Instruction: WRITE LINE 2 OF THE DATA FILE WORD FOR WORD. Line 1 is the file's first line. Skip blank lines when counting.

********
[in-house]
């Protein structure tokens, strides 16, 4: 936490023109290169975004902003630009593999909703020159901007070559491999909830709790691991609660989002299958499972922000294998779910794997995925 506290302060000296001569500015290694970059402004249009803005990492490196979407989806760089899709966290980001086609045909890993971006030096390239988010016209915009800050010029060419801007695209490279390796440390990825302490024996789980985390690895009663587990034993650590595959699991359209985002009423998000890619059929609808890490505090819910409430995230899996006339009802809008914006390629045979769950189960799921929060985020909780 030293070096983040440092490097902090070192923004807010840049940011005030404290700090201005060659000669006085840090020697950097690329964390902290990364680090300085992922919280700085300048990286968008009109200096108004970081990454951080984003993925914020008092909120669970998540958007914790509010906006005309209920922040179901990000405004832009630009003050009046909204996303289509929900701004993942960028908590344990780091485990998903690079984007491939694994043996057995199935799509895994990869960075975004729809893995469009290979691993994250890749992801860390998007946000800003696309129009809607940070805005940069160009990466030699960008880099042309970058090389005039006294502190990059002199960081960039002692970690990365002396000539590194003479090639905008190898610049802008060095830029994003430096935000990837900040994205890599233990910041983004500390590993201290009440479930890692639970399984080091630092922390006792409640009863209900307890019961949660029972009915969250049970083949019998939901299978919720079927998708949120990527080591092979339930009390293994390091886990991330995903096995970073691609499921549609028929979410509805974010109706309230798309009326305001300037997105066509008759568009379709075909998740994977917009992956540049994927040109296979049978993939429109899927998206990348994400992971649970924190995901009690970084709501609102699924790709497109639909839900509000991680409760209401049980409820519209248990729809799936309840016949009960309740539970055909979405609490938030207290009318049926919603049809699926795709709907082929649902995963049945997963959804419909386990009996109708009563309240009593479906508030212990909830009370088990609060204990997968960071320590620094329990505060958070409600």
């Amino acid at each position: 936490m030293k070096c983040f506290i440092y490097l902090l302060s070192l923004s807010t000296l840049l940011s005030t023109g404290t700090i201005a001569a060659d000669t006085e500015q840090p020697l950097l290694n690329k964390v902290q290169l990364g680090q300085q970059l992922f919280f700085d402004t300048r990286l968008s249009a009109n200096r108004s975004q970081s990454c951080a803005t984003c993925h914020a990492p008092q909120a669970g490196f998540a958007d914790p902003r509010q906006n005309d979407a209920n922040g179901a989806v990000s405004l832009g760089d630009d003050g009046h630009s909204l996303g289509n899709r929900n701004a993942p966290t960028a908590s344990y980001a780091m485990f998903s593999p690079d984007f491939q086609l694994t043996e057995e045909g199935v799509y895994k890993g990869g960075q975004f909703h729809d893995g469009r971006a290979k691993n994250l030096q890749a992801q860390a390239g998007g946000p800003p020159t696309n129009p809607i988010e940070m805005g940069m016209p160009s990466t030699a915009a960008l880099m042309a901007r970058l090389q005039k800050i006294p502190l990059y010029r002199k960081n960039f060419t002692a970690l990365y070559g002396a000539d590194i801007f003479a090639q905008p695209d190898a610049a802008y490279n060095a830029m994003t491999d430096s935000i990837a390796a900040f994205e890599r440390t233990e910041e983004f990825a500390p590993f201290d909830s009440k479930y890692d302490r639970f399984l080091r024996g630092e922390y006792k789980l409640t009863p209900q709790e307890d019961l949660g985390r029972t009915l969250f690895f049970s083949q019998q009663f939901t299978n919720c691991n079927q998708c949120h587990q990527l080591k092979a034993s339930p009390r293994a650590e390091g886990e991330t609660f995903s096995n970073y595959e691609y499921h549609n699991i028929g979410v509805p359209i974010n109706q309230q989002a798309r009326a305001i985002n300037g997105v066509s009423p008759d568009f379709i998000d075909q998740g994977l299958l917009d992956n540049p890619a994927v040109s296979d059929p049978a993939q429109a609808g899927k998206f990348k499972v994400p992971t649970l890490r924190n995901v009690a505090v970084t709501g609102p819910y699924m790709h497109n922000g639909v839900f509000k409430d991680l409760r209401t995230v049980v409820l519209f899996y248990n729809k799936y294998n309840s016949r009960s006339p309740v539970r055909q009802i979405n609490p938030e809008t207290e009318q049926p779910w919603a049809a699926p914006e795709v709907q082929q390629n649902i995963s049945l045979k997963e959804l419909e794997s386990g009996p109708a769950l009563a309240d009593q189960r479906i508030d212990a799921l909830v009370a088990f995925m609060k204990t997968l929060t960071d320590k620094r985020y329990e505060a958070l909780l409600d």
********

């Protein structure tokens, strides 16, 4: 936490023109290169975004902003630009593999909703020159901007070559491999909830709790691991609660989002299958499972922000294998779910794997995925 506290302060000296001569500015290694970059402004249009803005990492490196979407989806760089899709966290980001086609045909890993971006030096390239988010016209915009800050010029060419801007695209490279390796440390990825302490024996789980985390690895009663587990034993650590595959699991359209985002009423998000890619059929609808890490505090819910409430995230899996006339009802809008914006390629045979769950189960799921929060985020909780 030293070096983040440092490097902090070192923004807010840049940011005030404290700090201005060659000669006085840090020697950097690329964390902290990364680090300085992922919280700085300048990286968008009109200096108004970081990454951080984003993925914020008092909120669970998540958007914790509010906006005309209920922040179901990000405004832009630009003050009046909204996303289509929900701004993942960028908590344990780091485990998903690079984007491939694994043996057995199935799509895994990869960075975004729809893995469009290979691993994250890749992801860390998007946000800003696309129009809607940070805005940069160009990466030699960008880099042309970058090389005039006294502190990059002199960081960039002692970690990365002396000539590194003479090639905008190898610049802008060095830029994003430096935000990837900040994205890599233990910041983004500390590993201290009440479930890692639970399984080091630092922390006792409640009863209900307890019961949660029972009915969250049970083949019998939901299978919720079927998708949120990527080591092979339930009390293994390091886990991330995903096995970073691609499921549609028929979410509805974010109706309230798309009326305001300037997105066509008759568009379709075909998740994977917009992956540049994927040109296979049978993939429109899927998206990348994400992971649970924190995901009690970084709501609102699924790709497109639909839900509000991680409760209401049980409820519209248990729809799936309840016949009960309740539970055909979405609490938030207290009318049926919603049809699926795709709907082929649902995963049945997963959804419909386990009996109708009563309240009593479906508030212990909830009370088990609060204990997968960071320590620094329990505060958070409600």